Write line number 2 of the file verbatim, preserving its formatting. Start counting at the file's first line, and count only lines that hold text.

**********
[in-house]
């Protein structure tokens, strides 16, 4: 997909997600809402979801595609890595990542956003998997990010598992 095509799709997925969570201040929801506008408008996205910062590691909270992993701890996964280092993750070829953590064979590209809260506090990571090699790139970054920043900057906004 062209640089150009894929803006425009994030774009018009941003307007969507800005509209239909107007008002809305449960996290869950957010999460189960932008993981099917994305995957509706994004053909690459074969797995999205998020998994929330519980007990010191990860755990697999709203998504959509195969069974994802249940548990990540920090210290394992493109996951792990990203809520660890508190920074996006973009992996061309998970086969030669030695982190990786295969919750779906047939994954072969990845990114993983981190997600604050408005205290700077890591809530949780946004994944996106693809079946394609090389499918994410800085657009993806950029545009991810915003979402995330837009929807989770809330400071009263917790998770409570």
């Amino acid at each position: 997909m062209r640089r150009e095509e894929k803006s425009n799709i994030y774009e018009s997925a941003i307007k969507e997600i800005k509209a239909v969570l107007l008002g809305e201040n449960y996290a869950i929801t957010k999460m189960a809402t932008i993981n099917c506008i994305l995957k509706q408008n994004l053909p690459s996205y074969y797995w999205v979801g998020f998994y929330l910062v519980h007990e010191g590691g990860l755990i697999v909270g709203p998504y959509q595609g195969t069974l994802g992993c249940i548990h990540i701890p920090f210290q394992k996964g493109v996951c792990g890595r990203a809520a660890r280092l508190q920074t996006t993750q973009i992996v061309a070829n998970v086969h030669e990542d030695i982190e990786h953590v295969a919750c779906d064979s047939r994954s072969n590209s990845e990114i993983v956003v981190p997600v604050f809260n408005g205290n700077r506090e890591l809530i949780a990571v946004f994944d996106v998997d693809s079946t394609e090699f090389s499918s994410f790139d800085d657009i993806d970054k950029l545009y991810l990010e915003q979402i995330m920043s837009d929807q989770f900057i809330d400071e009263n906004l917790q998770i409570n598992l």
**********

């Protein structure tokens, strides 16, 4: 997909997600809402979801595609890595990542956003998997990010598992 095509799709997925969570201040929801506008408008996205910062590691909270992993701890996964280092993750070829953590064979590209809260506090990571090699790139970054920043900057906004 062209640089150009894929803006425009994030774009018009941003307007969507800005509209239909107007008002809305449960996290869950957010999460189960932008993981099917994305995957509706994004053909690459074969797995999205998020998994929330519980007990010191990860755990697999709203998504959509195969069974994802249940548990990540920090210290394992493109996951792990990203809520660890508190920074996006973009992996061309998970086969030669030695982190990786295969919750779906047939994954072969990845990114993983981190997600604050408005205290700077890591809530949780946004994944996106693809079946394609090389499918994410800085657009993806950029545009991810915003979402995330837009929807989770809330400071009263917790998770409570």